Business owners seeing big changes in alcohol impact areas

SPOKANE, Wash. - It's been 12 days since high-alcohol content beer has been banned from store shelves in East Spokane and on South Perry and business owners say it's made a drastic difference.

As a mandatory alcohol impact area recently went into effect along Sprague from Perry to Havana, longtime business owners in the impact areas say it's made a drastic difference now that high alcohol content, cheap beer, like Colt 45, can't be sold in their neighborhoods.

For James Hanley Sprague Avenue is home.

"We've been in this block since 1945, before I was even born," he said.

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But this business owner has had extra company recently; after the downtown Spokane alcohol impact area went into effect public drunkenness moved his way.

"I've had to come down here and break up fights and call 911 of people fighting over bags of malt liquor," Spokane City Councilman Jon Synder said.

Snyder, who owns a small business in the East Central neighborhood, said it was a "real problem," but all of that changed on September 15, when 46 beers like High Gravity and Colt 45 were banned from store shelves.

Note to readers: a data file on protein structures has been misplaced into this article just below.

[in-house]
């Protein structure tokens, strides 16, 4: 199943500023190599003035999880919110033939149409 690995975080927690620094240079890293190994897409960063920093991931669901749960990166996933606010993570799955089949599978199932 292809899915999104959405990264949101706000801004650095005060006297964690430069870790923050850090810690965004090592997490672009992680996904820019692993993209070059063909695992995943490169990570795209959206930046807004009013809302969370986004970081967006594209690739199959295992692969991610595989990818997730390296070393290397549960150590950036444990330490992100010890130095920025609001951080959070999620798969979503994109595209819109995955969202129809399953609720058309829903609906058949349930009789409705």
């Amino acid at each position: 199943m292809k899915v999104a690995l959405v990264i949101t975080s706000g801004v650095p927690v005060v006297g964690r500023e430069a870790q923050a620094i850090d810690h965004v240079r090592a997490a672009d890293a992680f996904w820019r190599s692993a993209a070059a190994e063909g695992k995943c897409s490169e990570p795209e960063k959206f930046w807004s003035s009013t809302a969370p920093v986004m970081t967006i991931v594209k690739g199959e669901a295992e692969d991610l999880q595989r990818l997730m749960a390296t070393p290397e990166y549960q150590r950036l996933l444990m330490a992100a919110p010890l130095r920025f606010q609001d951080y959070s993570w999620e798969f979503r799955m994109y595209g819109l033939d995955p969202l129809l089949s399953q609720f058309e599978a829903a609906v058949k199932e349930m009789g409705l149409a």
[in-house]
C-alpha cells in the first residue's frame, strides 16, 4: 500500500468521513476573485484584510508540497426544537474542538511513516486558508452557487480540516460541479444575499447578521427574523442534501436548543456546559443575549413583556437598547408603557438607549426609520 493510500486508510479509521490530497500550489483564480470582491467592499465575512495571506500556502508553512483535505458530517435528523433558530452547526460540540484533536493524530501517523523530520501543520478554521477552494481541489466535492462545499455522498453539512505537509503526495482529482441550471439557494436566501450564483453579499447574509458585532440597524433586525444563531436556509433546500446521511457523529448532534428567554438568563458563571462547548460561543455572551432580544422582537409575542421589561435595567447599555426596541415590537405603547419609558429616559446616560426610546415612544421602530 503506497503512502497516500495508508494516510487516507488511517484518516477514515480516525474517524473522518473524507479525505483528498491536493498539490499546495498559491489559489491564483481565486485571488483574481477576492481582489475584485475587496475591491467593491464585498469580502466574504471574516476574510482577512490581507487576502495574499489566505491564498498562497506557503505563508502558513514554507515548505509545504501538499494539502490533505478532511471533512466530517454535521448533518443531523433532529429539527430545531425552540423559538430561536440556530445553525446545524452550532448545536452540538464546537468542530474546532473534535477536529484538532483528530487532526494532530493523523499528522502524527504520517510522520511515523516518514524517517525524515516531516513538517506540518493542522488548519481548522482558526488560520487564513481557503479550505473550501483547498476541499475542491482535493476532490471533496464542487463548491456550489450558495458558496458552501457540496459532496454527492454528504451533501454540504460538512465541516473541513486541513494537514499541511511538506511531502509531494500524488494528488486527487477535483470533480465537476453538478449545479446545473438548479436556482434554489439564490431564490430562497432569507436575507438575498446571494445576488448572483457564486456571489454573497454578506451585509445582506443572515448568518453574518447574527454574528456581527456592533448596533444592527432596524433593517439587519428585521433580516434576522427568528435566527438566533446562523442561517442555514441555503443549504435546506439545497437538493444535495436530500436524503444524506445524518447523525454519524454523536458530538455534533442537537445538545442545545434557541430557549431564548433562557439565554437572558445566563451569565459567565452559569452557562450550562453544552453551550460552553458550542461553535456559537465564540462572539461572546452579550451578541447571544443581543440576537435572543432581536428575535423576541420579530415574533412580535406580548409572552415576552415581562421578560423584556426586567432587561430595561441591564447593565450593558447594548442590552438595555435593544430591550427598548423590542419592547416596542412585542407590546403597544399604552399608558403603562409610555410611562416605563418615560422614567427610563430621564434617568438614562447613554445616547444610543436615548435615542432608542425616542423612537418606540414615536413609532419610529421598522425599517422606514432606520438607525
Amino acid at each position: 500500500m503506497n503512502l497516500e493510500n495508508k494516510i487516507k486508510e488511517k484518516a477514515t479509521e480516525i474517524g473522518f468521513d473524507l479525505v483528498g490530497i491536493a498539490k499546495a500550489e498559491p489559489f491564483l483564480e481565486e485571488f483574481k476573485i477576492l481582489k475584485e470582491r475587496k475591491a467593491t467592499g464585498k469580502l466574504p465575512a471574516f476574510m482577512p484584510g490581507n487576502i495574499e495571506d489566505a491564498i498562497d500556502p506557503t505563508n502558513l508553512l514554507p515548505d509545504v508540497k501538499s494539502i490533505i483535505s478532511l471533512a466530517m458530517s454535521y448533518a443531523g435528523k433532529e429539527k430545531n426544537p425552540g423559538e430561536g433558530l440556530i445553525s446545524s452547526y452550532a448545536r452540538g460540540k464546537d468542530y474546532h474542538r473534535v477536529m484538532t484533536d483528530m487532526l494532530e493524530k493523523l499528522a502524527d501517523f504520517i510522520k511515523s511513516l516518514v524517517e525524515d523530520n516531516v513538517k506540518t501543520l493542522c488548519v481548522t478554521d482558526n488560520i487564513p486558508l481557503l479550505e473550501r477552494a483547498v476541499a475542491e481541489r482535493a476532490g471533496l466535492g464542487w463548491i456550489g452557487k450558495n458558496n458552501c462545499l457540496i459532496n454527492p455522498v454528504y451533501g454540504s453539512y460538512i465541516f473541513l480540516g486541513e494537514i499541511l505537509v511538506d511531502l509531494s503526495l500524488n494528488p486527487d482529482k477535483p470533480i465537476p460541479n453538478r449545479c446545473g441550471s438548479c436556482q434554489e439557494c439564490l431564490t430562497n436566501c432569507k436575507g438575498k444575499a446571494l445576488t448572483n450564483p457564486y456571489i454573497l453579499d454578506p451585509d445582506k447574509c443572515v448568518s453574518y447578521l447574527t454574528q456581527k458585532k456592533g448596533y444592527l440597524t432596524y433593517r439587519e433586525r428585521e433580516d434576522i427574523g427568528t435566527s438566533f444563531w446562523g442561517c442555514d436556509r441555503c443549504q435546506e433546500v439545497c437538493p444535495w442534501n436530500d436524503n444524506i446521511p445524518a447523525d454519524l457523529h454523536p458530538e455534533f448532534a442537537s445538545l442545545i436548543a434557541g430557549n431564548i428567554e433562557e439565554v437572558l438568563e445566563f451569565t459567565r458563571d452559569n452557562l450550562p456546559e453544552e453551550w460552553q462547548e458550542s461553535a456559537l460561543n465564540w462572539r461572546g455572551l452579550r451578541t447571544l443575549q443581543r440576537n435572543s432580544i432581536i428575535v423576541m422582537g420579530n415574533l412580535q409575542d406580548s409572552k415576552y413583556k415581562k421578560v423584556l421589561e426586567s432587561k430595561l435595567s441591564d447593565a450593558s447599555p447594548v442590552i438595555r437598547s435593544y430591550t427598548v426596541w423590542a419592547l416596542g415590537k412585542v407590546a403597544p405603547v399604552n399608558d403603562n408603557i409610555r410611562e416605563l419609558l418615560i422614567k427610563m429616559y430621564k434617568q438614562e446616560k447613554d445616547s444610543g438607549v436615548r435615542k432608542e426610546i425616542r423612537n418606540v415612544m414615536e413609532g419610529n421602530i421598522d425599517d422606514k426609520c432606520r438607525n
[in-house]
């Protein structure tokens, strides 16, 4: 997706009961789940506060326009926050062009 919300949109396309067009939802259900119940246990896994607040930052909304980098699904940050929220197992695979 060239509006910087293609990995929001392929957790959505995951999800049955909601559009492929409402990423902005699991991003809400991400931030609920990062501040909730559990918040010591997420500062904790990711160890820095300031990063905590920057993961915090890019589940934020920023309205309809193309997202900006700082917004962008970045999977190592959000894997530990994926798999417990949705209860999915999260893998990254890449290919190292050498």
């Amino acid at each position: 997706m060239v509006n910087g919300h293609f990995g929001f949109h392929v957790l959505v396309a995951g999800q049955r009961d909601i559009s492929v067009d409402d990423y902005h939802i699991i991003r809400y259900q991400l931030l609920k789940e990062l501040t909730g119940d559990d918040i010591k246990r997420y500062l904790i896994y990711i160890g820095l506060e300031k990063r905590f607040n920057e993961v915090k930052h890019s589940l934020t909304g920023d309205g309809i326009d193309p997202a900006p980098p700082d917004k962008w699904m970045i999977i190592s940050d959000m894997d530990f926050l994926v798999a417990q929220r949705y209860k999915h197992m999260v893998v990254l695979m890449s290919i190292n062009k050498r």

"Just immediately after that we saw few and few of the transients, the alcoholics in our area and in a weeks time it was very, very noticeable," Hanley said.

At first the city council voted on placing a voluntary ban on high alcohol content beers, but then the Washington State Liquor Control Board voted to make it a mandatory ban.

"You have got to show the displacement occurs, you have to prove there is an impact with report and statistics," Snyder said.

But for those who used to sell the liquor with high alcohol content, the side effect is that business has slowed and some customers don't think the changes are right.

"They are not happy, they are feeling like it's unfair and unjust," John Proctor at the HiCo Market in the South Perry District said.

At the HiCo high alcohol content beers are still sold, only these beers typically cost a little more than the ones banned from their shelves.

"I believe it's a lot of discrimination, more than just a little," Proctor said.

Several other cities in Washington have these alcohol impact areas in place, including Tacoma, which has two, and Seattle, which has three.